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We Have Seen the Enemy – and Its Name Is Google

Today’s Prospect Magazine has an impassioned (though at times conflicted) assessment of Google by Jonathan Rée as the tool of American imperialism, which must be resisted on principle.

The author marvels over the Google Books engine – and its ability to help him browse through Hazlitt, in the NYPL collection. Then he stops himself:

Thank God for Google, I said to myself. But I nearly choked on the words: in the company I keep, praising Google would be on a par with shopping at Tesco, eating in McDonald’s or speaking up for the political astuteness of George W Bush.

. . . [more]

Posted in: Miscellaneous

UBC Law School Campaign Gets $6 Million – Going to New Law Library Among Other Things

University of British Columbia President Stephen J. Toope today announced a $6 million grant from the Law Foundation of British Columbia to benefit public access to justice and student learning in B.C.

“The pivotal nature of the Law Foundation’s contribution cannot be underestimated,” says Toope. “The impact on UBC Law Faculty’s ability to contribute to the needs of our society will be profound.”

The $6 million grant will contribute to a new building to house the UBC Faculty of Law, the UBC Law Library, the Law Students Legal Advice Program (LSLAP) and the British Columbia Law Institute — a public . . . [more]

Posted in: Miscellaneous

Pickton Trial Begins in BC

What may prove to be the longest, and most constroversial trial, in BC after the Air India trial began today in New Westminster for the accused serial killer Robert Pickton. There has been a lot of interest by the media, and for the first time there will be coverage of the opening and closing statements of the Crown and the Defence. There are already a number of blogs dedicated to the trial, none I could find that were much use, and coverage on the Globe and Mail . The best and most comprehensive site I have found so far is . . . [more]

Posted in: Miscellaneous

Blogs, and “Short Form” Legal Scholarship

A new article describes changes in legal scholarly communication as a shift from long, rights-protected mediated forms to short, open-access, unmediated ones. The author, Lawrence Solum, also considers the causes of the change, and the future. His comments are based mainly on his experiences as a blogger.

Solum, Lawrence B., “Download It While Its Hot: Open Access and Legal Scholarship” . Lewis & Clark Law Review, Vol. 10, p. 841, 2006 Available at SSRN:

The article appears in a special issue on open access and the legal world. . . . [more]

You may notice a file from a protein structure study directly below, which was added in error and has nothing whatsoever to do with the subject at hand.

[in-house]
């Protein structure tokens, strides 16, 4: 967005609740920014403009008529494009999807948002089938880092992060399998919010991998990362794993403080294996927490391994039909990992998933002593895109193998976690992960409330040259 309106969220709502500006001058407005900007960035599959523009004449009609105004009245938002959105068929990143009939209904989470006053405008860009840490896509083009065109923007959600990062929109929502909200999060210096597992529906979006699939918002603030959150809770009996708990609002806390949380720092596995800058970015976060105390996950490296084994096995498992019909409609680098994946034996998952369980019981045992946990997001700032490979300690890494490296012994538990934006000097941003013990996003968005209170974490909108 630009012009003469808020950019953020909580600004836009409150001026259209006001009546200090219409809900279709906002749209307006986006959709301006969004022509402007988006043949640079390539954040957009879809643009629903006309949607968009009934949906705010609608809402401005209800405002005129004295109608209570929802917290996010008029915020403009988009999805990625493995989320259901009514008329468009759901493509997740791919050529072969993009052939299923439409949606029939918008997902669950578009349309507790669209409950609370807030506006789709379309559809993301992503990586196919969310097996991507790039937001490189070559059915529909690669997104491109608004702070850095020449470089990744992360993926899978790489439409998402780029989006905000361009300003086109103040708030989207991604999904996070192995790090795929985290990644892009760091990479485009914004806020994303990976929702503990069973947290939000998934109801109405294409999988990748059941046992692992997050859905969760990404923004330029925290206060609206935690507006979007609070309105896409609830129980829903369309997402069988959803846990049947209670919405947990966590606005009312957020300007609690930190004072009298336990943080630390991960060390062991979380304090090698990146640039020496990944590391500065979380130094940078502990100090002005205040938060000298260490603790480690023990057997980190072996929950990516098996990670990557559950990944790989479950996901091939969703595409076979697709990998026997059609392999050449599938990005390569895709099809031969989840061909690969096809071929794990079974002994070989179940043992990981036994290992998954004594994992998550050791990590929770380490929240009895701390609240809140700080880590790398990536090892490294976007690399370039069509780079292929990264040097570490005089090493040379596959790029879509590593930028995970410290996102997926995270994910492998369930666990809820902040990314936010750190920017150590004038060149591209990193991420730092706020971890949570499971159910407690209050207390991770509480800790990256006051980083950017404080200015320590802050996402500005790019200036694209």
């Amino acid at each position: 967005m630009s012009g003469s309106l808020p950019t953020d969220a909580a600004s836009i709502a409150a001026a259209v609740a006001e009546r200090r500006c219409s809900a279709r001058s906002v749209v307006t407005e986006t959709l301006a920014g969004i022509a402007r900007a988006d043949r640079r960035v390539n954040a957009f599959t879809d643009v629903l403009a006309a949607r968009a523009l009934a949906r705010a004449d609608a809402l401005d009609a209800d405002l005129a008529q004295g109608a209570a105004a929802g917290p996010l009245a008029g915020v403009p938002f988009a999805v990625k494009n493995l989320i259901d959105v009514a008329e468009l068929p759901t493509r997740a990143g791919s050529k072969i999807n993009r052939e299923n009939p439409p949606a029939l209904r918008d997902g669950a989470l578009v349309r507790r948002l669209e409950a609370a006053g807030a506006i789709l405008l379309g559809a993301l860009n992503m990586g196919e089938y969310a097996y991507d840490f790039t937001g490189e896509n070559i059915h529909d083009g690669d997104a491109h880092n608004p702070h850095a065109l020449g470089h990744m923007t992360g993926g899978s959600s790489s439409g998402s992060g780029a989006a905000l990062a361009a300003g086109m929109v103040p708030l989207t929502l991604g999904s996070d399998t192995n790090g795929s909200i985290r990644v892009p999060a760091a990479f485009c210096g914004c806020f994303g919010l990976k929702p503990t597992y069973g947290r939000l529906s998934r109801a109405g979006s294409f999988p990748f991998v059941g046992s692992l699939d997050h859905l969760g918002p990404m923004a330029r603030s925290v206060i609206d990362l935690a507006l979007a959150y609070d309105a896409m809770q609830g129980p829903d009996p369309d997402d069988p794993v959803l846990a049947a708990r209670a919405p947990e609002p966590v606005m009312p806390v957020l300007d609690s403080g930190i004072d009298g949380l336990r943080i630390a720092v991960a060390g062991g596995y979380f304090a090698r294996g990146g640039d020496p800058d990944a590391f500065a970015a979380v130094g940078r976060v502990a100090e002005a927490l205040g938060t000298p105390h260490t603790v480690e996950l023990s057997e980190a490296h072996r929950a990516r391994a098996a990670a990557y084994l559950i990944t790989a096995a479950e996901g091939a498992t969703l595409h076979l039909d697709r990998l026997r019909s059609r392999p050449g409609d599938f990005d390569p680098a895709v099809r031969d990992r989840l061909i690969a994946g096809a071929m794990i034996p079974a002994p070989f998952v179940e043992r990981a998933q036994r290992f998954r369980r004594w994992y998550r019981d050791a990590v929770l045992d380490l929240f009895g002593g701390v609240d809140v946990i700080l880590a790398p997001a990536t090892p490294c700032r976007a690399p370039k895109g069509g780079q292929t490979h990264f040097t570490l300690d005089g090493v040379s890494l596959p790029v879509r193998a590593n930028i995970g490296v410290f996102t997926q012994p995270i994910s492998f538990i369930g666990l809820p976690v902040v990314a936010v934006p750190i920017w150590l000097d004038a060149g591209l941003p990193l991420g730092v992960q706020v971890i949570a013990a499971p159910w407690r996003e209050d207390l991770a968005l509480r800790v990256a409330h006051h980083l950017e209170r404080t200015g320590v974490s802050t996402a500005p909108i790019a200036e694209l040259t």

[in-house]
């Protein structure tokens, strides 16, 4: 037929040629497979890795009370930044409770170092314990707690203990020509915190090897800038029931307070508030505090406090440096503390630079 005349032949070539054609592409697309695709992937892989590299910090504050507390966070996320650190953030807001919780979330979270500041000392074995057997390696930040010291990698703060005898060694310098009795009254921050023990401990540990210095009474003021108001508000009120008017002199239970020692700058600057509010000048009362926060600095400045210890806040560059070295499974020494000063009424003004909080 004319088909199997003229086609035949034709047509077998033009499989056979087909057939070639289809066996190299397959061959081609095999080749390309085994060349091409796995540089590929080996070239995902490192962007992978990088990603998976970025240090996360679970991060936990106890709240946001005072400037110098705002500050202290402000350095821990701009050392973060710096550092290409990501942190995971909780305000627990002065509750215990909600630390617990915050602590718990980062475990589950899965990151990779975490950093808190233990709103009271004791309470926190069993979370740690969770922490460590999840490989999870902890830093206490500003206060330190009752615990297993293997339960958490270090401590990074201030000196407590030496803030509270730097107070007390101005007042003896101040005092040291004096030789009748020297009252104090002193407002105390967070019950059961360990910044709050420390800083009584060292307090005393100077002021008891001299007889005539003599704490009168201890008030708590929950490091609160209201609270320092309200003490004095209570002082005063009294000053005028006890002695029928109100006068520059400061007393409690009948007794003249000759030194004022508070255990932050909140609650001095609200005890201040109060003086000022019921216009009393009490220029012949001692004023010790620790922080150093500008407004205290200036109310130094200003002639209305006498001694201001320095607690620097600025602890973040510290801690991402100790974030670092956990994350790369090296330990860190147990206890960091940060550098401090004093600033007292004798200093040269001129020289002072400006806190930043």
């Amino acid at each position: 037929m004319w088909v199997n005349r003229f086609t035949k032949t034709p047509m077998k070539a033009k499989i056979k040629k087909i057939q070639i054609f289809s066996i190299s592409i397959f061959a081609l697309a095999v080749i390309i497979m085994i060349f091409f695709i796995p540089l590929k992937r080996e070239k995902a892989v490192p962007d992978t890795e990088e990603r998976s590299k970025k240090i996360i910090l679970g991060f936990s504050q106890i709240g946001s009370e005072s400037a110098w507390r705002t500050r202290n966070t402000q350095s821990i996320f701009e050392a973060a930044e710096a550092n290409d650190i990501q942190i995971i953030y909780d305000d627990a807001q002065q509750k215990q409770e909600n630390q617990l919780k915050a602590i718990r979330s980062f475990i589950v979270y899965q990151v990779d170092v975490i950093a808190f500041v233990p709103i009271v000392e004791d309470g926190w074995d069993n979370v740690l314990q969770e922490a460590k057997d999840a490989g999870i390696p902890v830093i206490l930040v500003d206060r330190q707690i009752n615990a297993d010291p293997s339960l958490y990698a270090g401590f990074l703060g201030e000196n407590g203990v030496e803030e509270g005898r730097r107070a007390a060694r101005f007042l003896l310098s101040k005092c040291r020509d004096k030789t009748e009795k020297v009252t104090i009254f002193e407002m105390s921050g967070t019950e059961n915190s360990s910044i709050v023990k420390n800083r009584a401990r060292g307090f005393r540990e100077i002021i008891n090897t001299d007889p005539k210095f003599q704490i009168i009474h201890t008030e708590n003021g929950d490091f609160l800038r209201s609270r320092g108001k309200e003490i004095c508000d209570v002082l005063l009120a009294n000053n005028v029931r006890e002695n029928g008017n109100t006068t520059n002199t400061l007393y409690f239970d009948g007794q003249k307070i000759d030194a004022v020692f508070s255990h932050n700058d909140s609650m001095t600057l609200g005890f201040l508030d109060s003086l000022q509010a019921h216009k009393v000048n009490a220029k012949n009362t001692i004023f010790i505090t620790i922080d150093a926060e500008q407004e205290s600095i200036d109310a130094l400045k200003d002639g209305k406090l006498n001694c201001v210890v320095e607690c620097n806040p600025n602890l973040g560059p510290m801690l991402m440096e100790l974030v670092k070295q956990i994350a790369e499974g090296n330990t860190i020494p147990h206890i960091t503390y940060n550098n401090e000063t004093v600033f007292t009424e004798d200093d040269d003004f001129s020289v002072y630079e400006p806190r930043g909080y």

Posted in: Miscellaneous

eBay / Paypal Et Fraude en Ligne

Ce n’est pas vraiment une actualité brûlante; en fait, c’est une actualité tous les jours depuis bien longtemps tant le phénomène est récurrent. Personnellement, disons que cette actualité est dû à ce que la même semaine, j’ai eu deux interviews sur le phénomène eBay et une de ses excroissances, Paypal. La première mardi à La Facture; l’autre vendredi soir à J.E.

Pour voir les deux reportages, aller ici:

- La Facture
- J.E.

Dans les deux cas, on évoque le problème suivant: un vendeur vend un produit par eBay; produit ayant suffisamment de valeur pour justifier d’utiliser l’intermédiaire . . . [more]

Posted in: Miscellaneous

Some Folks Are a-Twitter

The latest social software application (so-soap?) to come to my notice is Twitter. I’m no fan of these things — my friends and I stay in touch by phone or email and by exchanging shouts at the pub from time to time — but I can see that even for the not-young, some so-soaps might have practical applications. And in the case of Twitter, that application would be reporting on your location or status to those who have a need to know.

A Twitter account let’s you send a simple line or two to a website or to certain . . . [more]

Posted in: Miscellaneous

The Friday Fillip

There’s been a lot of talk about phishing recently, and there’s always a low level growl about those spam emails that pass themselves off as some missive from work. It’s just a fact of life: people lie. At least some people do, and when there’s money in it, the lies get as big as the Brooklyn Bridge. But of course, we’d never lie. At least not like that.

We might adopt a transparent untruth, however. Just for fun. Such as a Super Hero Cycling Jersey. Svelte Slawers (try to say that six time quick) could choose between the Spider . . . [more]

Posted in: Miscellaneous

To Litigate, or Not to Litigate

Most of you are familiar with, WestlaweCARSWELL’s Litagor service. Until recently, those of us in the academic setting were able to use it and found it very useful from a number of different perspectives. Students taking part in moot court competitions, civil procedure study and paper writing all found Litigator to be an excellent tool for use in their research and learning experience. Faculty members were also finding it most useful as an access point for material that was not otherwise readily abundant. I’ve used the past tense in describing Litigator’s use in the academic context, because it is no . . . [more]

Posted in: Miscellaneous

RSS and Viruses?

Thanks to Steve Matthews for clearing up some misconceptions over at Vancouver Law Librarian Blog.

In his post RSS and Viruses? he clarifies:

Are RSS feeds a virus risk for law firms? or any other company? I’ve had this question before, so let’s clear this up. The answer is NO!

RSS is an xml file, which by definition is an ASCII text file with mark up. It is an interpreted file. By itself, it cannot execute a virus. The only potential risk would be within the feed’s description field, which can carry html data. Viruses can be embedded within

. . . [more]

Posted in: Miscellaneous